Should You Take PSW Training? 4 Things to Consider Before You Enrol

Updated January 2024

Inspired to begin a career in health care? Looking at your local training options?

Many students are attracted to personal support worker (PSW) training because of the direct focus on patient care, flexible work schedules, and high level of demand across Canada for PSWs. Students also like this program because it's quite short (usually less than 12 months) and is an excellent entry point for other healthcare careers, such as nursing.

Thinking you might enrol in PSW training this year? Before you sign up for a program, take some time to consider what it takes to succeed in this field, the skills you'll focus on in training, and your local job prospects.

Read on to make sure you're a good fit for the PSW career path.


1. What exactly does a personal support worker do?

In the most simple sense, a personal support worker provides assistance to people with special health care needs. PSWs most often work with elderly individuals as home-care providers or staff members at long-term care facilities.

However, as a PSW your clients could also include babies and young adults who are recovering from medical procedures or coping with chronic and debilitating health conditions.

Your primary goal as a personal support worker is to help your clients maintain the highest possible level of independence and dignity. This means assisting with everything from household management and meal planning to daily hygiene and grooming, medication reminders, exercise, general mobility, and social activities. You will also carefully document changes in health or behavior.

PSWs are an essential link between patients and other members of the medical team, such as doctors and nurses, who do not have time for daily check-ins with their patients. The personal support worker keeps a close watch on each client and immediately reports any troubling development to the supervising nurse or doctor—ensuring warning signs are addressed early, and no problems fall through the cracks.

PSWs also provide an invaluable service to family members who are unable to care for sick or dying loved ones on their own. Personal support workers step in to provide the kind of skilled, comprehensive, compassionate daily care an untrained, busy family member simply cannot perform.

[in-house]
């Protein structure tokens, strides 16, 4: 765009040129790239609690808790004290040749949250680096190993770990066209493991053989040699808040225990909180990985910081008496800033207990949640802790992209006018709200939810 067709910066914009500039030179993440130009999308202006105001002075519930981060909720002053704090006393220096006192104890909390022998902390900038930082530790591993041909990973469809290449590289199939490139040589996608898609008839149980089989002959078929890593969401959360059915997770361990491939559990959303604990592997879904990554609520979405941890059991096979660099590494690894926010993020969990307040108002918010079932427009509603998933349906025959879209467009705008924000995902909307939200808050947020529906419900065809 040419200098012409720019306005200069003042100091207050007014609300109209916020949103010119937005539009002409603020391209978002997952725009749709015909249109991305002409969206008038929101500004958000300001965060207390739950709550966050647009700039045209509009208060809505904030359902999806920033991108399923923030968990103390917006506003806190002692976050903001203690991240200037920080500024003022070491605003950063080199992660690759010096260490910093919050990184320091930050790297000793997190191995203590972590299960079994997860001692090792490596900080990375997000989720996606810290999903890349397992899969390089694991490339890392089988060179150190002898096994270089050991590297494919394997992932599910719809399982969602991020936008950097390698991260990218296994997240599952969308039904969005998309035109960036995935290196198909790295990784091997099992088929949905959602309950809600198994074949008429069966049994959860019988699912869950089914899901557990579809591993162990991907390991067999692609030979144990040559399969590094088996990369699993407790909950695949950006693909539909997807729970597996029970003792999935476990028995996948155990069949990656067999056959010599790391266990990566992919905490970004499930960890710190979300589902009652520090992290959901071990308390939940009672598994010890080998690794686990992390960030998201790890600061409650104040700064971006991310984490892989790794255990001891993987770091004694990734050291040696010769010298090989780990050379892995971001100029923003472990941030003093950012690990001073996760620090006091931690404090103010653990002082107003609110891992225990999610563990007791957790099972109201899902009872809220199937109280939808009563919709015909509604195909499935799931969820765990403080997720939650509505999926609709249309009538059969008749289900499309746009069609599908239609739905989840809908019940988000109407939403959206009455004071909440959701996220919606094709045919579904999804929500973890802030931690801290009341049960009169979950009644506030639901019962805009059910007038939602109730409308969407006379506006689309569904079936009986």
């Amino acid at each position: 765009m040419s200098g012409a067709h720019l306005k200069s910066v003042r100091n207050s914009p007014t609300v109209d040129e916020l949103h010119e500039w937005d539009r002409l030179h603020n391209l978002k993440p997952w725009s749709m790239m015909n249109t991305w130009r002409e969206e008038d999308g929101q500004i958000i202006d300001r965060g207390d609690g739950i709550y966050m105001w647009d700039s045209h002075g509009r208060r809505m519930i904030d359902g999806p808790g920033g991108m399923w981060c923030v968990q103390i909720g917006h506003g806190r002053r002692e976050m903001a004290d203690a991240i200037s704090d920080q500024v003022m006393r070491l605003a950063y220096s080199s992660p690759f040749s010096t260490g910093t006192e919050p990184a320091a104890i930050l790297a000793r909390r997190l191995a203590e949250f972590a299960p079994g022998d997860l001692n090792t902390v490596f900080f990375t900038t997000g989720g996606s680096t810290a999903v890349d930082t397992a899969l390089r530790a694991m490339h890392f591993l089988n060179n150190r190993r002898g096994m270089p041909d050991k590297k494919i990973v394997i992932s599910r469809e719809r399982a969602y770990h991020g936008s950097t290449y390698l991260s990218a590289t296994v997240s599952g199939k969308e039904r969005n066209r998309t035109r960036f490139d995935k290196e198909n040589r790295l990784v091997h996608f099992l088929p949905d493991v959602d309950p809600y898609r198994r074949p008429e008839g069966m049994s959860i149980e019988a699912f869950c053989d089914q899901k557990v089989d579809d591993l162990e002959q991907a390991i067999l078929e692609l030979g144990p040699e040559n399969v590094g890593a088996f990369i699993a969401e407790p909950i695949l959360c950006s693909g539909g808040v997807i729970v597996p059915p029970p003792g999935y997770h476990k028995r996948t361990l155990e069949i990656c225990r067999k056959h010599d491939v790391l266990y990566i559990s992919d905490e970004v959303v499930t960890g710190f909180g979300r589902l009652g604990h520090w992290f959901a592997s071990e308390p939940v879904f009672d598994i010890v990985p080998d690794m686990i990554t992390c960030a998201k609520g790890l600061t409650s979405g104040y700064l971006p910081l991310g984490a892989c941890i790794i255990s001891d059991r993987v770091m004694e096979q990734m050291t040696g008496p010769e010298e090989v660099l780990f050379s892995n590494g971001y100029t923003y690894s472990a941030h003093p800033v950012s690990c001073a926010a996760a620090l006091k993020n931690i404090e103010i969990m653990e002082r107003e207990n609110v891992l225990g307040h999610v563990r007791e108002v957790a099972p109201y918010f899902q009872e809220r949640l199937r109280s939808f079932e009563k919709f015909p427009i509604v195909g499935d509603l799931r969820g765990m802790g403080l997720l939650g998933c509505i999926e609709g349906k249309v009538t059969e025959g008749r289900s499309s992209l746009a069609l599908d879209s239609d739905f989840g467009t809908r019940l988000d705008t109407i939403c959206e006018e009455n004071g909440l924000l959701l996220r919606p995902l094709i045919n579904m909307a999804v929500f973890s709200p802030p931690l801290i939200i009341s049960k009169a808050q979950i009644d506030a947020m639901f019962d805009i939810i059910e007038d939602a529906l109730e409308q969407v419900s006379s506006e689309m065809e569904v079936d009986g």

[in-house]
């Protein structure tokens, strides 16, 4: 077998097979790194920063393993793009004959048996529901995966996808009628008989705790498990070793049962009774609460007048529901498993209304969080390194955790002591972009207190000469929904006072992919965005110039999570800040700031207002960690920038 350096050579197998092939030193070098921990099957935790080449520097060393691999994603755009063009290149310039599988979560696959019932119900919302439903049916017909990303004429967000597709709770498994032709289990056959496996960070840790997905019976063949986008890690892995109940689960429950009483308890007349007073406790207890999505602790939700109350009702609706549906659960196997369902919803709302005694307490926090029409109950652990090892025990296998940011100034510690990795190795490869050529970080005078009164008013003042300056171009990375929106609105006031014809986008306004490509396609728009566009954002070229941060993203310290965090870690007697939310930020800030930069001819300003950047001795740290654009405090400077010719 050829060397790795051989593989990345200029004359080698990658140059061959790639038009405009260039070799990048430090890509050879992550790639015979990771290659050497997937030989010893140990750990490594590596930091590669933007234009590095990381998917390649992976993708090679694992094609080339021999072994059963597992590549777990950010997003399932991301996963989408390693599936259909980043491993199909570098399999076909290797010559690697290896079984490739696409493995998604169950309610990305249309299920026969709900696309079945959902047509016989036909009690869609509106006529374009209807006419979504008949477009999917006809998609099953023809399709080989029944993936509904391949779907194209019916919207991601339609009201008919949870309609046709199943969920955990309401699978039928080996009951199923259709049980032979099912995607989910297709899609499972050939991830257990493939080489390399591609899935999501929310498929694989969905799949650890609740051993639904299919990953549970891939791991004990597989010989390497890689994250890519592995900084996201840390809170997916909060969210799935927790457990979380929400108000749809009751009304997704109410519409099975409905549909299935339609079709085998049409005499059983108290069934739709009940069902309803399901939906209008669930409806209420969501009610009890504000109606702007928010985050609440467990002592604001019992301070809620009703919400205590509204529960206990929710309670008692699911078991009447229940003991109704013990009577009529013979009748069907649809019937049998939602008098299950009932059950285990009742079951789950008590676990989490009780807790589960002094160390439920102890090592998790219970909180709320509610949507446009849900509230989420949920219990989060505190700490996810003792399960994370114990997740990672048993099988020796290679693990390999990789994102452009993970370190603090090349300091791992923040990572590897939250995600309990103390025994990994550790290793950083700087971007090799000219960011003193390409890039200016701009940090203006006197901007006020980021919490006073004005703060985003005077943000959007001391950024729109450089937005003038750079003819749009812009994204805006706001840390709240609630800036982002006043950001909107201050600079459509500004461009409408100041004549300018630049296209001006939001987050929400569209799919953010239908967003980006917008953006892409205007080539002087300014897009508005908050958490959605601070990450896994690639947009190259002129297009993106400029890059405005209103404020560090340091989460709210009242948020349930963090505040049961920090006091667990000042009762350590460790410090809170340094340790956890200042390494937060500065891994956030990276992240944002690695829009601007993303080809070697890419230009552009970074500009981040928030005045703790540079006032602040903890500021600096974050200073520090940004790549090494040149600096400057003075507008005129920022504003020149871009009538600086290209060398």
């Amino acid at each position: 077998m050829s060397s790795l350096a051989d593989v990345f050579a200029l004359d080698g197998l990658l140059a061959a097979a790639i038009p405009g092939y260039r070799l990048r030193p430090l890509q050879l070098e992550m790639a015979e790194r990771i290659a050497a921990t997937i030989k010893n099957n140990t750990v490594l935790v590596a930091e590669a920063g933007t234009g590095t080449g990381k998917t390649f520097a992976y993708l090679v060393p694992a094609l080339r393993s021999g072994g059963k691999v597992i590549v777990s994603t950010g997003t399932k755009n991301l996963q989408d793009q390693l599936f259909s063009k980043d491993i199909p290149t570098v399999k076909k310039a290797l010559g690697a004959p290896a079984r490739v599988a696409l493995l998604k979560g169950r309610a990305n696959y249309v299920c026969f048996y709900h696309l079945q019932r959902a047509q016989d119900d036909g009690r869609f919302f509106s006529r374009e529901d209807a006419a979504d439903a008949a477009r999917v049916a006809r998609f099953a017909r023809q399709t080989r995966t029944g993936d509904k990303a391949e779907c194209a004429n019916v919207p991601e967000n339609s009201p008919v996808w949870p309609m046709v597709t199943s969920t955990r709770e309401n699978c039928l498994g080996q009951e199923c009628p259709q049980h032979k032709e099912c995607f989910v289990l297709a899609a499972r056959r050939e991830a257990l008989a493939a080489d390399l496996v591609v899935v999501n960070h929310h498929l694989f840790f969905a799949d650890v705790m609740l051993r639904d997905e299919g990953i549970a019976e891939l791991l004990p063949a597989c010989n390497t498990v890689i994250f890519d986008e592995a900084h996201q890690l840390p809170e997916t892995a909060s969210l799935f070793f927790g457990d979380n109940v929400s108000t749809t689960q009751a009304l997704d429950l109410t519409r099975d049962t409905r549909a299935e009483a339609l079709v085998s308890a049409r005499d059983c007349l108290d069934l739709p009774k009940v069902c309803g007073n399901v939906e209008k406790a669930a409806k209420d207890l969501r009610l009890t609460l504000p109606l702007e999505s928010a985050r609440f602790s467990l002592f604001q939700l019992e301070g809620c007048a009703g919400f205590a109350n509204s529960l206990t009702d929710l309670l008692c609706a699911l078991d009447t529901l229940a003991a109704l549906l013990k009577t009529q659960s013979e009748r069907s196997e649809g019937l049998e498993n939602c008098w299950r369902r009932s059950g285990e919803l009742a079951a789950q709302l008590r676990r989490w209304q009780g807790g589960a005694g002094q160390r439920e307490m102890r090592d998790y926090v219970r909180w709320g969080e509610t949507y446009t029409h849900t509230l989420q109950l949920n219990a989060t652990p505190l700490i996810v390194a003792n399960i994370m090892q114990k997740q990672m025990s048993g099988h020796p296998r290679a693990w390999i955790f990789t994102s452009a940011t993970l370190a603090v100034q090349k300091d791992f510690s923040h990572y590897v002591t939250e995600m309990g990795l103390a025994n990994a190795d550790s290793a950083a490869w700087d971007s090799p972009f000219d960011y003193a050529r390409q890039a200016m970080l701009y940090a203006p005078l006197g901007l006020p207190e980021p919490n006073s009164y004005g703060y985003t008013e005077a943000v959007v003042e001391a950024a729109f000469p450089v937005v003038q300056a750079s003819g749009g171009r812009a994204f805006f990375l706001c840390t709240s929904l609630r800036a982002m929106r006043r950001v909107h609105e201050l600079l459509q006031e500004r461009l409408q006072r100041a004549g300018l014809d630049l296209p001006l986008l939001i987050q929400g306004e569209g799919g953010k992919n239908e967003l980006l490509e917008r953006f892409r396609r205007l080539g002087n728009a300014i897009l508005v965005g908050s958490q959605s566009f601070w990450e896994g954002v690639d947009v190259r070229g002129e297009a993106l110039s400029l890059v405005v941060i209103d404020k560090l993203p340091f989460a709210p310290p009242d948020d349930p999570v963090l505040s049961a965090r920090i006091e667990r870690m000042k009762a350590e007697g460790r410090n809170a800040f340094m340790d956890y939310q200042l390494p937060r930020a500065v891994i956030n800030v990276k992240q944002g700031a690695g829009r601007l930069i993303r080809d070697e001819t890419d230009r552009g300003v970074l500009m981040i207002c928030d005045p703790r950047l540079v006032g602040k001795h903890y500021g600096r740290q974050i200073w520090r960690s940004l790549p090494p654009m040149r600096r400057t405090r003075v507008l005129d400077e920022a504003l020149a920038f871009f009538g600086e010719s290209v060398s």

Related: Working in Home Care vs Nursing Home After PSW College


2. Have you reviewed the coursework involved in PSW training?

As you can see, the daily work of a personal support worker covers a lot of ground! PSWs must be prepared for a variety of different challenges, including client mobility issues and mental health disorders. They must also learn to cope with death and support grieving family members.

If you're considering PSW training, it's a good idea to review the coursework required for a diploma and see if the topics match your interests. These are some of the key subject areas you can expect to cover:

Safety and mobility: The principles of infection control, how to safely lift, transfer, and move patients (both with and without equipment), and how to position clients correctly in a bed or a chair

Personal hygiene: How to help aging, ill, disabled, or confused clients maintain good personal hygiene, including bathing techniques, grooming, dressing, shaving, skin care, and hair care

Abuse awareness: Recognizing the signs of family violence and abuse, understanding legislation around abuse, and knowing how to protect the rights of your PSW clients

Nutrition: Understanding the special dietary needs of infants, nursing mothers, and elderly clients, and how to plan and prepare nutritious meals

Death and dying: How to support a dying person (and their family), reduce pain and discomfort, and follow the required procedures at the point of death

Mental health: Supporting clients with mental health issues, including conditions like depression, Alzheimer's, schizophrenia, and substance abuse—and knowing how to document and report related issues to a supervisor


3. Do you possess the physical & emotional stamina required for this role?

Becoming an effective PSW takes both physical and emotional strength. On the one hand, you need to be in good physical shape to lift and move clients with mobility issues. You must feel comfortable spending a great deal of time on your feet.

On the other hand, you need emotional stamina to offer your clients compassion and patience, cope with death and dying, and have resources left over to care for yourself. These are challenges many healthcare providers face, and you should consider them carefully before pursuing PSW training.

Personal support workers often talk about the deep sense of satisfaction and fulfillment they get from their work—but it's important to know that this career is demanding, and you must be truly passionate about your work in order to succeed.


4. What is the job outlook for PSWs in your region?

On a practical note, we recommend researching demand for PSWs in your area before signing up for a diploma program. This is true for students in any field who want to maximize their chances of employment after graduation. It's just good common sense.

The most recent job market information for PSWs from the Government of Canada Job Bank is extremely positive in Ontario. This occupation gets five stars for outlook and growth--the Job Bank's highest rating.

Are you interested in learning more about PSW training and career paths?

Have a look at the Personal Support Worker diploma offered by Herzing College at the Ottawa and Toronto campuses. Click below to explore a detailed list of PSW courses, career options, and admissions information, or to chat live with a friendly advisor. We're here to help!

Explore the Personal Support Worker Program in Ottawa

Explore the Personal Support Worker Program in Toronto

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